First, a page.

No closure after market plunge, further losses expected

Egypt’s stock market lost LE29.3 billion of total market capitalization on Sunday, the third largest single-day drop since January 2011, on the back of renewed street clashes and heightened political uncertainty.

The almost 10 percent decline in the main index would have likely been higher if not for cautionary measures in place that halted trading for 30 minutes. Stocks continued their downward slide when trading resumed.

Hesham Tawfiq, a board member of the Egyptian Stock Exchange, describes the day’s performance amid the tense political backdrop as “catastrophic,” predicting a further 5–6 percent drop on Monday.

A faceoff between security forces and protesters in the streets surrounding Tahrir Square entered its seventh day as the fury of political and civil forces escalated against President Mohamed Morsy’s constitutional declaration announced Thursday evening.

“The president’s constitutional declaration widens the rift between the two sides of Egypt’s spectrum and the latest statement deepens the conflict,” Tawfiq adds.

Late Sunday, the president’s office, in a statement carried by Reuters, said it was committed to engaging "all political forces" to reach common ground on the constitution and stressed the "temporary nature" of Morsy’s sweeping powers.

"This declaration is deemed necessary in order to hold accountable those responsible for corruption as well as other crimes during the previous regime and the transitional period," the statement read.

The market earlier reacted to the flurry of news with heavy sales, mostly from Egyptian investors, causing the sharp decline. Foreign investors, however, were net buyers.

The largest single-day loss occurred on 26 January 2011, when the market lost LE40 billion the day after the start of last year’s revolt against Hosni Mubarak’s regime.

Later on 22 March, the market lost LE29.5 billion when it reopened after a controversial two-month closure spurred by the frenzied outflow of cash from the market during the 18-day uprising.

Market insiders, however, do not expect officials to close the market despite the day’s sizable losses.

“We’ve learned from our mistake and we know now that closing the market has a more adverse effect on investor sentiment,” an insider at the Egyptian Stock Exchange tells Egypt Independent.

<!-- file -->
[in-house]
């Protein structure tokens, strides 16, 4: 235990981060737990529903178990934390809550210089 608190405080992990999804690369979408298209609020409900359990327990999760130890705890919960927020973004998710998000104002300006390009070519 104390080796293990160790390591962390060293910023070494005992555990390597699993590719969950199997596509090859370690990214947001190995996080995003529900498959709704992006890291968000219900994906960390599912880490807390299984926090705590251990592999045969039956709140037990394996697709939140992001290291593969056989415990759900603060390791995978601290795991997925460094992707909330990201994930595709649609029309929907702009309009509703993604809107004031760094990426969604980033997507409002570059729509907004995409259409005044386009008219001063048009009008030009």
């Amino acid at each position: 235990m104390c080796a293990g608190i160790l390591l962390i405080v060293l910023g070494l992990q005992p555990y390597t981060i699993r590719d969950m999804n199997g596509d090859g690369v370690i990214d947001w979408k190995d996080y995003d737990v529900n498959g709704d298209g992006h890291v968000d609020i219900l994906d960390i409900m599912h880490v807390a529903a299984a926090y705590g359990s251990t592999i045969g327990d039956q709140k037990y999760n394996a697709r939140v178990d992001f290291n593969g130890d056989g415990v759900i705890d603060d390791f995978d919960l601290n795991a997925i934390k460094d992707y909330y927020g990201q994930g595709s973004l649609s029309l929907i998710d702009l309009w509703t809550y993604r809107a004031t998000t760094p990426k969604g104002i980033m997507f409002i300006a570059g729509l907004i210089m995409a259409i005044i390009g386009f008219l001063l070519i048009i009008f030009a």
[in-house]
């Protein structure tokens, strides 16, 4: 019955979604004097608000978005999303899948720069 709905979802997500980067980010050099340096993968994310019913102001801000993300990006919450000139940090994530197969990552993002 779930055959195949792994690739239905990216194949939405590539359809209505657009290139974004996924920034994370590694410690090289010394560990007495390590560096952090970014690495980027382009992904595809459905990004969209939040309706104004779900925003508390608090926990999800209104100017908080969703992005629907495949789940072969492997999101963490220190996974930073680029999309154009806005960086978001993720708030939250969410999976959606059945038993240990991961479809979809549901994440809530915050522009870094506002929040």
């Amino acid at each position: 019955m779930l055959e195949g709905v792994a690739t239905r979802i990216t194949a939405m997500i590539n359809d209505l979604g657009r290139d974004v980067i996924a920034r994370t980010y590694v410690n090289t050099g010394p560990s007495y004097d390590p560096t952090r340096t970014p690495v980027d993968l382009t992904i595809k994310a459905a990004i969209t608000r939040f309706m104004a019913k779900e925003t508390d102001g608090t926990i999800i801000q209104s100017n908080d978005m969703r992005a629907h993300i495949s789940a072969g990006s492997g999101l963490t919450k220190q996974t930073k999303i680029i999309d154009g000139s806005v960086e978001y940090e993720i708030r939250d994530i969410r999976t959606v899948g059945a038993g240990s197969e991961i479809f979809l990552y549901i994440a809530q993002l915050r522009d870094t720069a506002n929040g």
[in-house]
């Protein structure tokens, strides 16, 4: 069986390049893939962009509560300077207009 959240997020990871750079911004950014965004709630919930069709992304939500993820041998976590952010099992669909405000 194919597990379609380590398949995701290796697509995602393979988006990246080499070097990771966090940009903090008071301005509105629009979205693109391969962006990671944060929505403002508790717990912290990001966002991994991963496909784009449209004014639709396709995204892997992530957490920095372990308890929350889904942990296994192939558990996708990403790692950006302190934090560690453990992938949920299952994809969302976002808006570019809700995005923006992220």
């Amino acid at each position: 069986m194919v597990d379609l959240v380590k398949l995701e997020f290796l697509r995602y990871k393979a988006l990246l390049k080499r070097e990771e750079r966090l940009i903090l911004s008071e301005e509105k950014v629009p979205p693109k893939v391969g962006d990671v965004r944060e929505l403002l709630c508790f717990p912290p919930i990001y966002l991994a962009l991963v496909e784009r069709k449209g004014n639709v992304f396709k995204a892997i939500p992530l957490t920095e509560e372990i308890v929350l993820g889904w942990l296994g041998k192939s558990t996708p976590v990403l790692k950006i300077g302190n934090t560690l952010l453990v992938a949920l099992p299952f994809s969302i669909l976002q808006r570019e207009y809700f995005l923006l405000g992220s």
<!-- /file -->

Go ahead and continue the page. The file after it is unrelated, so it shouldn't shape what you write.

Tawfiq confirms this, saying there is a decision from the board of directors not to close the market, adding, “It’s wiser to keep the market open, let it trade freely and deal with the consequences, whether positive or negative.”

Sunday was the fifth biggest loss for the benchmark EGX 30 index, which dropped 9.95 percent to 4,917 points, dipping worryingly below the 5,000 mark, which it had managed to climb above twice this year.

Egyptians were net sellers, at LE87 million, while Arab and foreign investors were net buyers at LE41 million and LE45 million, respectively.

Stocks in the financial services sector were hardest hit, falling 22 percent, followed by telecoms, which fell 20 percent.

Tawfiq had earlier told Al-Masry Al-Youm that he expects Egypt to declare bankruptcy in three months’ time if serious measures are not taken to rescue the economy.

Egypt’s stock market is still one of the best performing in the region this year, with its main index up 35.8 percent over the past year.

However, it remains vulnerable to fluctuations driven by political turbulence. After making significant gains at the start of 2012, it took a nosedive in June during the tumultuous presidential election.

Since Morsy’s time in office, Tawfiq says the business community and investors have been waiting for a clear economic program, and adds that to date, “No one has yet seen the outline of their Renaissance Project.”

Asked whether business players have been privy to the economic program presented to the International Monetary Fund delegation last week, Tawfiq says, “No one has seen it,” and adds that it is “important to engage the public honestly and with transparency first.”

On Tuesday of last week, Egypt reached a preliminary agreement with the IMF, but disbursement of the US$4.8 billion loan is pending a final approval in mid-December.

As things currently stand, Morsy is quickly losing political leverage at home.

“Everyone rejects him expanding his powers and immunizing all of his decisions, including the business community — even the Prophet did not protect all of his decisions this way,” Tawfiq says.

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